21. There is no easy way to wealth! Anything less than an 8 units requires more work for less money. It is simple economics. Owning income property is a business and it should be treated as such. Your lessons learned is right on.

    • This is where my head is at….if I am going to have property, I should readjust the RE portfolio and pick up a multi unit when cash and personal time allow.

  22. I am actually going through this exact analysis as I type this….

    My current analysis says that I am getting 1-2 pts premium for the fact of having the physical property. However, this costs me liquidity and chews up some mental space. I could cash out and just put the money in a dividend portfolio….

    Regarding tax benefits, depending on your tax situation, these can be minimal (I know as my tax situation has changed over the last several years). Keep in mind that depreciation recapture is taxed at ordinary income levels, annual gains are taxed at ordinary income levels and capital gain is taxed at LT gain rate….this is certainly different than a dividend paying portfolio (qualified) being taxed at the LT gain rate and any capital appreciation gains are taxed at LT rate (assuming you hold long enough).

    All that being said, still on the fence and not sure what I want to do yet…..

    • Our tax benefit was minimal because we made too much money in previous years. For 2013, we didn’t make as much income and was able to take a big deduction. That’s nice.
      I think you should try it and see if it’s a good fit.

  23. All quite sane reasons for deciding to get out of landlording.

    I’m a landlord and I deal with a lot of that stuff too. It can be a hassle for sure at times.

    I’d certainly sell if the price was right. I’m in it for the money. But for now I’m sticking with it since we’ve got good cash flow and prospect for future gains are good.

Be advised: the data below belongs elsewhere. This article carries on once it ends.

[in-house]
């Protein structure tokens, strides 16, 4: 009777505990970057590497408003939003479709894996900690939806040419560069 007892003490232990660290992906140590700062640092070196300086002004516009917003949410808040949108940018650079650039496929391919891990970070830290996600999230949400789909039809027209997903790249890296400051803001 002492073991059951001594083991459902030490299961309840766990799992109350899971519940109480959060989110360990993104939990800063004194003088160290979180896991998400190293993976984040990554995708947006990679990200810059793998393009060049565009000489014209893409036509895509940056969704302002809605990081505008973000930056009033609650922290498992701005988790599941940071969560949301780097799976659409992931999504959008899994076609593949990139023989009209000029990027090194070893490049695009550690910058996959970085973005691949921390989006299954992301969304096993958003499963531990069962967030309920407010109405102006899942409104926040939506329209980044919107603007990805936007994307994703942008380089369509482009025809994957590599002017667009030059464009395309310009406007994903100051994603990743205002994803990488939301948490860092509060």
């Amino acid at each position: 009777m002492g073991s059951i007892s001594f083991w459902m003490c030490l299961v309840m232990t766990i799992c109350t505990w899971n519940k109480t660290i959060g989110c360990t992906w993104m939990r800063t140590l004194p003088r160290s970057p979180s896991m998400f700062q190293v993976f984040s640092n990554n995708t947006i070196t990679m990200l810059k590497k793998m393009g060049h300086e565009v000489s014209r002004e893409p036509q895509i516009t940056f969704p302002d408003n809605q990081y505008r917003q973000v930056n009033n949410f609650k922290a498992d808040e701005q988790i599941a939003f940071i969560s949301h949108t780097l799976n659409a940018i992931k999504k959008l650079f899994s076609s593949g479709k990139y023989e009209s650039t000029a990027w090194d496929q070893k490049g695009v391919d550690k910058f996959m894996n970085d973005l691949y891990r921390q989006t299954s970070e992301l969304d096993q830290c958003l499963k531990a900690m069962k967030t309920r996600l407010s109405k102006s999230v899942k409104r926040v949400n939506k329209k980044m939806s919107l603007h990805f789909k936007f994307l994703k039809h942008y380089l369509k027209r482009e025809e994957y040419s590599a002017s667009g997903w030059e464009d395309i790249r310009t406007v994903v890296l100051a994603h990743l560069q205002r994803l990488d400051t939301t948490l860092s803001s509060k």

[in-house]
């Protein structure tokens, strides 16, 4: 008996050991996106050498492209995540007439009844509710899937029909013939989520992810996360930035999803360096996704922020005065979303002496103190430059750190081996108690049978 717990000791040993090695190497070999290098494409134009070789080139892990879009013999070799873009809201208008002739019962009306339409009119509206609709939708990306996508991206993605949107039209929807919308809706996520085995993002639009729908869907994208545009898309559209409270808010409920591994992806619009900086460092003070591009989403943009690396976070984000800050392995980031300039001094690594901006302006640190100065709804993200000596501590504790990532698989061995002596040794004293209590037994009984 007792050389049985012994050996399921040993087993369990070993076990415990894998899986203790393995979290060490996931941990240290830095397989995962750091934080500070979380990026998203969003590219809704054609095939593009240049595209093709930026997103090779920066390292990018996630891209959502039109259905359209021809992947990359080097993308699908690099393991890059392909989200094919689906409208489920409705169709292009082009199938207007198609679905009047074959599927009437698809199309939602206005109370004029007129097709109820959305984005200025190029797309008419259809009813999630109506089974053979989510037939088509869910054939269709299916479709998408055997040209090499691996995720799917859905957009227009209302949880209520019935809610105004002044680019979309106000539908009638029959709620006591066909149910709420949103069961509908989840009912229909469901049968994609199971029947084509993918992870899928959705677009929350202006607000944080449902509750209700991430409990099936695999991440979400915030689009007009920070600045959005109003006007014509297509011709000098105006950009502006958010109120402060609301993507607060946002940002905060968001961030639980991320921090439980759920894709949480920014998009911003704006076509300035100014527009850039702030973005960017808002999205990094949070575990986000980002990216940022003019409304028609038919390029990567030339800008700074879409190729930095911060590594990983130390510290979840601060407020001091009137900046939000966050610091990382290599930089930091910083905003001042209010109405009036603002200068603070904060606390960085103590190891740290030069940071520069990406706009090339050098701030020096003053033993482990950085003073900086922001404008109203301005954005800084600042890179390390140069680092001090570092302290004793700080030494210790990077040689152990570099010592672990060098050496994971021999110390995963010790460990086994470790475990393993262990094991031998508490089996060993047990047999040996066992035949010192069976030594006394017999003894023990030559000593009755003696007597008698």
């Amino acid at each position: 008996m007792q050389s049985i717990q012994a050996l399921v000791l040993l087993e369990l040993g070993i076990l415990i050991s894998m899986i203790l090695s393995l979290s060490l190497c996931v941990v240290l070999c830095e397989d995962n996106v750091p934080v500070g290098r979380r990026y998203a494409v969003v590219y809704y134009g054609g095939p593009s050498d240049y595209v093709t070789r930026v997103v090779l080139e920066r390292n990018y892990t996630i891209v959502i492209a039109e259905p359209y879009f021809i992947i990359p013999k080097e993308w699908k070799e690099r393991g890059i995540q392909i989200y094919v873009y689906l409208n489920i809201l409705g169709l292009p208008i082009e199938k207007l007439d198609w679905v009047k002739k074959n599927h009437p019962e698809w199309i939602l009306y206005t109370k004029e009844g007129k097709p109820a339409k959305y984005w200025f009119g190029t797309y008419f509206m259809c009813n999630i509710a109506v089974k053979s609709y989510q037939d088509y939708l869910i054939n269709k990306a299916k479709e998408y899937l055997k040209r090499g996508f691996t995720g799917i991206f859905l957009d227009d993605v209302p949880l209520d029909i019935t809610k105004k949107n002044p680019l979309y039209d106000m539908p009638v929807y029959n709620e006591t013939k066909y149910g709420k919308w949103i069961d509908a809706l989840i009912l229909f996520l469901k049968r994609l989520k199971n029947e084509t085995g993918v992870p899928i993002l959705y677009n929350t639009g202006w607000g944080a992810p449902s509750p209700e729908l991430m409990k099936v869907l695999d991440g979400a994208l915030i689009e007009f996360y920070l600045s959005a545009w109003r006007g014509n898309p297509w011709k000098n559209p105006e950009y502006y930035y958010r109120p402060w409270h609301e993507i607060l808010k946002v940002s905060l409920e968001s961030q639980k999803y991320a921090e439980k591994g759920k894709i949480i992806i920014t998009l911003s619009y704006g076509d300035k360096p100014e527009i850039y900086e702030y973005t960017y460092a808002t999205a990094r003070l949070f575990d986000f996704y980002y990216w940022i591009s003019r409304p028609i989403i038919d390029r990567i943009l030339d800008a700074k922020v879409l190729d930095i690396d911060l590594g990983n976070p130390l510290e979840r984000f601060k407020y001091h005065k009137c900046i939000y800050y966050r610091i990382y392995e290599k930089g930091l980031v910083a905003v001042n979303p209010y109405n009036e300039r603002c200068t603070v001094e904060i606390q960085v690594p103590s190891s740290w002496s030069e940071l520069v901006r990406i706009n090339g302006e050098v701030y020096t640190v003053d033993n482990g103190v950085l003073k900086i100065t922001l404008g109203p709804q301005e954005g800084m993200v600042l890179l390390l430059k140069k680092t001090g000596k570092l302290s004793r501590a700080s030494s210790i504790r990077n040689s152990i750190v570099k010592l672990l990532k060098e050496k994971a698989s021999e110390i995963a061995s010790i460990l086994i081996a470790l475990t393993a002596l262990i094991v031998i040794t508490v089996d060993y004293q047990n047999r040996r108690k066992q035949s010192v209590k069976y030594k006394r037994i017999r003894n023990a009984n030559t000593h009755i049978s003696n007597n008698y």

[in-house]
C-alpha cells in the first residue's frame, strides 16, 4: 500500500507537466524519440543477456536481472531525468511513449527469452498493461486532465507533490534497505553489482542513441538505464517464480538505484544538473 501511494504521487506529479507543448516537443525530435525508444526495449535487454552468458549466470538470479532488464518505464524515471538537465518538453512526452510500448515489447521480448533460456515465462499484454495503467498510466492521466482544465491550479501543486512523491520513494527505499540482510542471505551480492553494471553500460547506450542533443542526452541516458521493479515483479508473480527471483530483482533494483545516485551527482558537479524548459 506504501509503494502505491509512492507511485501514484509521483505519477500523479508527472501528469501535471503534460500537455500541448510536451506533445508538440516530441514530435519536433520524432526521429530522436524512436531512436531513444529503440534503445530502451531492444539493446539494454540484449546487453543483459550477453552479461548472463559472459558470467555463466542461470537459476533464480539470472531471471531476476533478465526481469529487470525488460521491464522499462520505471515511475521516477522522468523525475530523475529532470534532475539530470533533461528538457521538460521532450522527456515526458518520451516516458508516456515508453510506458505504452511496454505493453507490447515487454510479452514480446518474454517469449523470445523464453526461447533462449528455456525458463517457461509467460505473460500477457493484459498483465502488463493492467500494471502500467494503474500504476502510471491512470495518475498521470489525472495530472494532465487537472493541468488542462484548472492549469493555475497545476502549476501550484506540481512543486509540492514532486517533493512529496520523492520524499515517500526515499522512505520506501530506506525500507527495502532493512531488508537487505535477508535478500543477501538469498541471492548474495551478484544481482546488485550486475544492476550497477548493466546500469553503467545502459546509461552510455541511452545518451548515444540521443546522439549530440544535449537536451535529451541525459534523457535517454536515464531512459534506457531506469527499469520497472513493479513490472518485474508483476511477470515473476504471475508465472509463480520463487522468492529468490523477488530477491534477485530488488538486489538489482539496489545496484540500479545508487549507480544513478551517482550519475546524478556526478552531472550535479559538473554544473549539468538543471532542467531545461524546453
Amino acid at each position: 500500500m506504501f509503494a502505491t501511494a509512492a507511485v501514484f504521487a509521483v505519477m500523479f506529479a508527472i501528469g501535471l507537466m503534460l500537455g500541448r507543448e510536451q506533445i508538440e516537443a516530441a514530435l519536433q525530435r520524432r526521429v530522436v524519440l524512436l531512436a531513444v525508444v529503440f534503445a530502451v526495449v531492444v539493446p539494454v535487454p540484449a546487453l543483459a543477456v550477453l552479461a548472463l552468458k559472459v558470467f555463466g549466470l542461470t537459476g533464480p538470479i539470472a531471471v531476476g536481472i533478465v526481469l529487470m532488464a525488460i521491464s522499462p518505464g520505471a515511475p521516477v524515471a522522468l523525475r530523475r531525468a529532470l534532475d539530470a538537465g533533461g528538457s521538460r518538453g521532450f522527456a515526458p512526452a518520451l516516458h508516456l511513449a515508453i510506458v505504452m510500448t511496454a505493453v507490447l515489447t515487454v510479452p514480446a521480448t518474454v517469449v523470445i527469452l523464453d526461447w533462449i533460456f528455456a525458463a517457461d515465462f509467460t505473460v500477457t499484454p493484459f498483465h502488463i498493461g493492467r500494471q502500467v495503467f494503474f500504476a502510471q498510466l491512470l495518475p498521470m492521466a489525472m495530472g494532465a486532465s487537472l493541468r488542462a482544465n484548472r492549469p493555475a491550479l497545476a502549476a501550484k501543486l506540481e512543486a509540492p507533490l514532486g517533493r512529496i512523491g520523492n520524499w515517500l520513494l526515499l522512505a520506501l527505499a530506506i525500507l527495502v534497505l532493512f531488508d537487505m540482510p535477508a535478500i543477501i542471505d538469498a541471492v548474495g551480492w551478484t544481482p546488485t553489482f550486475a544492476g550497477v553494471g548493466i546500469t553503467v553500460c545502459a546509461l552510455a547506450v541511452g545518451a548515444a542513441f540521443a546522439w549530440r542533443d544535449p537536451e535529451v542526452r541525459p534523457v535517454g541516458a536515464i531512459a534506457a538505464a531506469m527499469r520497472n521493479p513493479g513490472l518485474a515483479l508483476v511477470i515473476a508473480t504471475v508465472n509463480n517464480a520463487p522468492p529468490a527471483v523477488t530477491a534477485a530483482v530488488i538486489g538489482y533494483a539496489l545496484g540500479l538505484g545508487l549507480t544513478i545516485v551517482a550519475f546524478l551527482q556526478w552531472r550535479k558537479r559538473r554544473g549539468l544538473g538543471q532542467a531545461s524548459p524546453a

24. All sounds very familiar. I’ve slept so much better since I dumped all my rentals. If I go in again, it’d be a higher end SFR or a condo. I couldn’t deal with entry level renter stock again. I think more expensive properties end up being cheaper in the long run.

  25. No, I’d never sell my rental! I’ve owned it since college in 1989. It’s just a 510 square foot condo, but it’s located directly above one of Washington, DC’s convenient subway stations on Capitol Hill. I only lived there for 4 years before moving on to a larger home — just 2 doors away — so it’s been super easy to keep track of.

    The way young Millennials are crowding into D.C., I’ve always been able to raise the rent. You could say that these tenants have purchased the property for me! Currently, the $900 mortgage is dwarfed by the $1600 rent I collect each month. I don’t remember ever having a “problem” tenant because at this sky-high rate of rent, you just don’t get too many losers. It’s on very “walkable” Capitol Hill, and located just across the street from 2 major grocery stores as well as a host of other stores. No car necessary!

    Finally, it’s my intention to move back into this tiny condo when I retire (in 7 years, 18 months and 17 days). At that point, I’m intending to join HomeExchange.com and “swap” this little gem with those owning similar properties conveniently located in the city centers of Europe.

    Lucky me, right?

    • Your condo sounds perfect. I think we’ll go for higher end next time as well. I don’t want to deal with entry level tenants anymore. Late rent checks are a pain.

  26. Great post and interesting for me as I also live in the Portland, Oregon area, I own five rental properties (all are single family detached homes), and hey, my name is Joe as well 🙂

    I’ve been very happy with my rentals and I agree with you that it does depend on the type of personality when owning these types of investments whether it’s a good thing or not. Probably stating the obvious here, but I think two of the most important things to make this work or not is buying at the right price and having the right tenant.